Leatherjacket Tipula paludosa

Damage. This is an underground pest which is a natural inhabitant of grassland and causes most problems on golf greens. After ploughing up of grassland, leatherjackets may also cause damage to the crops such as potatoes, cabbages, lettuce and strawberries. This pest is particularly damaging in prolonged wet periods when the roots of young or succulent crops may be killed off. Occasionally lower leaves may be eaten.

Life cycle. The adult of this species is the crane fly, or 'daddy-longlegs', commonly seen in late August. The females lay up to 300 small eggs on the surface of the soil at this period, and the emerging larvae feed on plant roots during the autumn, winter and spring months, reaching a length of 4 cm by June. They are cylindrical, grey-brown in colour, legless and possess hooks in their mouths for feeding. During the summer months, they survive as a thick-walled pupa.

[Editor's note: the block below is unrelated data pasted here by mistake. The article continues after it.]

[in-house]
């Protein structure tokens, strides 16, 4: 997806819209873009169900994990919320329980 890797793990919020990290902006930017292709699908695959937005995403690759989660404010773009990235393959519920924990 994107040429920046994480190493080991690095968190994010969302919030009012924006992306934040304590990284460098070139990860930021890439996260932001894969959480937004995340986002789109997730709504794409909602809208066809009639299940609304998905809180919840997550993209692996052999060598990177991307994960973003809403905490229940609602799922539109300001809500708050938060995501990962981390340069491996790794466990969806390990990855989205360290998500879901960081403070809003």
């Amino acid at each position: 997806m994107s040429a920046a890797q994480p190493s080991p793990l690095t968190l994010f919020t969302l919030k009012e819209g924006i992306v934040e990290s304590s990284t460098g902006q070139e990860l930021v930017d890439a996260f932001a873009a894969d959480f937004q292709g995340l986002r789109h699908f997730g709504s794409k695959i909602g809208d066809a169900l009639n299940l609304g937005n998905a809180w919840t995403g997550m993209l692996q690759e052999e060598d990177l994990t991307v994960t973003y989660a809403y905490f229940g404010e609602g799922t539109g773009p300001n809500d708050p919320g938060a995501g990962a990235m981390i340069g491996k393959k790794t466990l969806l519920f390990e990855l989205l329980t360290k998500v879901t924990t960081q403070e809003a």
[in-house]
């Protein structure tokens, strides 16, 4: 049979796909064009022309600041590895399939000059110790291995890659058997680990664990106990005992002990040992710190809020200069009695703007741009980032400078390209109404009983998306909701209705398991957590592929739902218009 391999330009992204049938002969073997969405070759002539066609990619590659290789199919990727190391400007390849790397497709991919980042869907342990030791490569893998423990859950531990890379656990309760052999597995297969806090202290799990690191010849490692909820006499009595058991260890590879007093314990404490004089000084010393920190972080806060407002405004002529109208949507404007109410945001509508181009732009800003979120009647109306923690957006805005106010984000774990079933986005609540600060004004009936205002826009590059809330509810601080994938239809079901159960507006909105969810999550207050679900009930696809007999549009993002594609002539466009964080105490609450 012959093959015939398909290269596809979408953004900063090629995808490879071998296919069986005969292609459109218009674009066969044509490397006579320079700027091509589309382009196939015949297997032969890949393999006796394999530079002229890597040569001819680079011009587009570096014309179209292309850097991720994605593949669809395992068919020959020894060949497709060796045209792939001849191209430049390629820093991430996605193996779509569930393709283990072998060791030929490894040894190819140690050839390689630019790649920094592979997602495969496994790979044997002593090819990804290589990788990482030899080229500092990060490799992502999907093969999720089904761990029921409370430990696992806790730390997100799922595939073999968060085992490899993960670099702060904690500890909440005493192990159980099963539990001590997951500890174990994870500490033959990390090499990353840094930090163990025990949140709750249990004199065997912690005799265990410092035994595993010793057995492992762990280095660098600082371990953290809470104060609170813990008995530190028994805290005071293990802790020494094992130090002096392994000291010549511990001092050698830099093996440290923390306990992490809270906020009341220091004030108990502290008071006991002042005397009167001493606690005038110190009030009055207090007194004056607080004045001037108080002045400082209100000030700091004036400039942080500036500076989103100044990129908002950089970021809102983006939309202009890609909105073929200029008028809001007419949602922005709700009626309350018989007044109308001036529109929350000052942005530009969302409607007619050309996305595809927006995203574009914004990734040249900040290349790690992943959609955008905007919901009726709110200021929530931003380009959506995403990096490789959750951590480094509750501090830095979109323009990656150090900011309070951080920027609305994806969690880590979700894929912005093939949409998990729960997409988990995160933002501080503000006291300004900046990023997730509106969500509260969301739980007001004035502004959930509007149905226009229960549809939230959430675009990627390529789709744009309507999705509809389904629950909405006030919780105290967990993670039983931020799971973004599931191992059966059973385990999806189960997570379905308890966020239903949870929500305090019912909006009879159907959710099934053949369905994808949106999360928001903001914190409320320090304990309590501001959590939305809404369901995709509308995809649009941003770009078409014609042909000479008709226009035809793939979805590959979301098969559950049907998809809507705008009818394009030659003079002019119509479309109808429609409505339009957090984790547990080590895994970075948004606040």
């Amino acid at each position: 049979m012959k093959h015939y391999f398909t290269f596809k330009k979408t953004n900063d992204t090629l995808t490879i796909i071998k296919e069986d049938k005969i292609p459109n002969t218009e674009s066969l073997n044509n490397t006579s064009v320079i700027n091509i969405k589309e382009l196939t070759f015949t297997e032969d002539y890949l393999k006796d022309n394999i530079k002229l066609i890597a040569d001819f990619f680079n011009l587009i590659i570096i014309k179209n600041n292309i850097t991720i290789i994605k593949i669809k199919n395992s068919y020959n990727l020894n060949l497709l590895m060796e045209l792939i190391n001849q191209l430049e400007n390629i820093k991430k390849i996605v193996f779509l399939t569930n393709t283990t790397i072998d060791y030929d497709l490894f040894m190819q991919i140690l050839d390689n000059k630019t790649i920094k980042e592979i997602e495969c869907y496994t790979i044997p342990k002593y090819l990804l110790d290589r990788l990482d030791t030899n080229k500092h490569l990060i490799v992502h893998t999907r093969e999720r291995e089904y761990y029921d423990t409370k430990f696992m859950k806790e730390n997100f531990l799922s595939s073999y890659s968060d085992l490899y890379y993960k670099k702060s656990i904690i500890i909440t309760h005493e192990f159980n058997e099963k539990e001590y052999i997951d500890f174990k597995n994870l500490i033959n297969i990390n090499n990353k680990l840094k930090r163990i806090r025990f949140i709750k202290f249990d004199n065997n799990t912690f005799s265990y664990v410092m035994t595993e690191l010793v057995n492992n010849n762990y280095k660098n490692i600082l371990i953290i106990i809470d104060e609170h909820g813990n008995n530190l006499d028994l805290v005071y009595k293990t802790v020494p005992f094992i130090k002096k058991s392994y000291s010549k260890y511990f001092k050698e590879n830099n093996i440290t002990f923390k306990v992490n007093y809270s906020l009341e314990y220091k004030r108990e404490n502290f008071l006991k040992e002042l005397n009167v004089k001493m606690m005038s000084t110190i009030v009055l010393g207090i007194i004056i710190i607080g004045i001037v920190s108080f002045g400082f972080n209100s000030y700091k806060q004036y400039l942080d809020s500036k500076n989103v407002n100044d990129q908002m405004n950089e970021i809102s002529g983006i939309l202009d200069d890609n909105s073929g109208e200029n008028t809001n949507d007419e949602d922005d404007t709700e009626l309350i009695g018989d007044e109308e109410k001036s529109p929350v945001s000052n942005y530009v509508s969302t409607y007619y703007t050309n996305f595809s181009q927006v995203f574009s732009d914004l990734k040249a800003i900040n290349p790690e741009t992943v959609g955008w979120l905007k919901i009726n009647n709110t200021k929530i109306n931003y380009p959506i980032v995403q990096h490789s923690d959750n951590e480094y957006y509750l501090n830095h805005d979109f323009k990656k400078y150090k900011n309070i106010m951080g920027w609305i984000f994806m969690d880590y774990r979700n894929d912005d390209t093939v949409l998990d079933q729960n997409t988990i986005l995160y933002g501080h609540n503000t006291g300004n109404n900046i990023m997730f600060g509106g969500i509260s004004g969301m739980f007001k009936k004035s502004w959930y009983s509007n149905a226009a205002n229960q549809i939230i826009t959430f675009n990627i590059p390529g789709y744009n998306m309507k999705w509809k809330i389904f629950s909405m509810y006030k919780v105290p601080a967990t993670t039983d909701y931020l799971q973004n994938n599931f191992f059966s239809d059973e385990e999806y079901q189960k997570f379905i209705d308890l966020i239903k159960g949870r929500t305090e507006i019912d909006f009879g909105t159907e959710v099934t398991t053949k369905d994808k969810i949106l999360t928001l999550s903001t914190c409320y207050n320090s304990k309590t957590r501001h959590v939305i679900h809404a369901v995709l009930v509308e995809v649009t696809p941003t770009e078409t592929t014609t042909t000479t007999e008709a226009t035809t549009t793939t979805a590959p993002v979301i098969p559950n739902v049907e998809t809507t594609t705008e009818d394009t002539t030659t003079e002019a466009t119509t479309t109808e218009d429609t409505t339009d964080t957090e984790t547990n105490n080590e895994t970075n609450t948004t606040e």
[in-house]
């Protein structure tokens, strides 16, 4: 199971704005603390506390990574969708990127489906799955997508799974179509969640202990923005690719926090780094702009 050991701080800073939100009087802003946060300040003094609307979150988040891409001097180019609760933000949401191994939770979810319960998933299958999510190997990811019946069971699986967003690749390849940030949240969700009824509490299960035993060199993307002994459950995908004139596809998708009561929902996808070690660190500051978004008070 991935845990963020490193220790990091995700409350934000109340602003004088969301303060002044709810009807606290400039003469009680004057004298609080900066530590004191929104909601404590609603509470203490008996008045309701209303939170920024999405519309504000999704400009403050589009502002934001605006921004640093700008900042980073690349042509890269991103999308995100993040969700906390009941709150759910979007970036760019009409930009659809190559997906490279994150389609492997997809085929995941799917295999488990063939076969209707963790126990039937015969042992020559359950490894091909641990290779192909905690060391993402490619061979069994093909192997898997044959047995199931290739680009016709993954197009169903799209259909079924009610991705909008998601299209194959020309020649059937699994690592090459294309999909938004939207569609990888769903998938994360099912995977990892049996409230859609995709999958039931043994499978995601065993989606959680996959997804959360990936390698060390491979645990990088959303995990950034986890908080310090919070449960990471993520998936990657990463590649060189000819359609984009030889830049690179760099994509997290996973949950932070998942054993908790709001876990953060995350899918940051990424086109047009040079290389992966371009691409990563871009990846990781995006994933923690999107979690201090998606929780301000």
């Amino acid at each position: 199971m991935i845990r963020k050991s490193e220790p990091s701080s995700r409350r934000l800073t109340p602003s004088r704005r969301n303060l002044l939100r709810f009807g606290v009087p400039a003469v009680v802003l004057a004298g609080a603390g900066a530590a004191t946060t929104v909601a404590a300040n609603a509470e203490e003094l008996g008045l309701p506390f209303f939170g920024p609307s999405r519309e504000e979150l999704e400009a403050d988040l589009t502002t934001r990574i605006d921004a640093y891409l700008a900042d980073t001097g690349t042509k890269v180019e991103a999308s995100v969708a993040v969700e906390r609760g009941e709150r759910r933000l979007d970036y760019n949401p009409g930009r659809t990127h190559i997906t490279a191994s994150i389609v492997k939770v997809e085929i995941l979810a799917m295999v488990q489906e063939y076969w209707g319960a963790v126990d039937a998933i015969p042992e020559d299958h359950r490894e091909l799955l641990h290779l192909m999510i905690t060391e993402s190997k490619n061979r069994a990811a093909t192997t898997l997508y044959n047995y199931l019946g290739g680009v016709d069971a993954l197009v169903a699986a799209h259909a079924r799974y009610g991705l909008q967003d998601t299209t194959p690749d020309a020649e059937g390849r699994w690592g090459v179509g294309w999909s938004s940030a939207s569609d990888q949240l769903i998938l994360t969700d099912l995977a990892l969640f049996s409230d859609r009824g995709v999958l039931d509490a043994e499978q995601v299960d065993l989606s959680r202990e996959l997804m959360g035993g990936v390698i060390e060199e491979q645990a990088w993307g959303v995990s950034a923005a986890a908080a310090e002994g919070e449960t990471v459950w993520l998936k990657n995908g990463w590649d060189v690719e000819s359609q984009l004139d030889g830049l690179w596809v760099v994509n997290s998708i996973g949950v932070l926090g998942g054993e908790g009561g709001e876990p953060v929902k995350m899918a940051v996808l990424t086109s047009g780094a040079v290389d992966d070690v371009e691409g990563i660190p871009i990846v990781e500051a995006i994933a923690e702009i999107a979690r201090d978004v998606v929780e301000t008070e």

Spread is achieved by the adults.

Control. Amateur gardeners remove this pest as they dig in autumn and spring. Crops sown in autumn are rarely affected, as the larvae are very small at this time. There are no pesticide products recommended to control this pest.

Professional growers and groundsmen use products containing the residual chlorpyrifos, which is drenched into soil to reduce the larval numbers.

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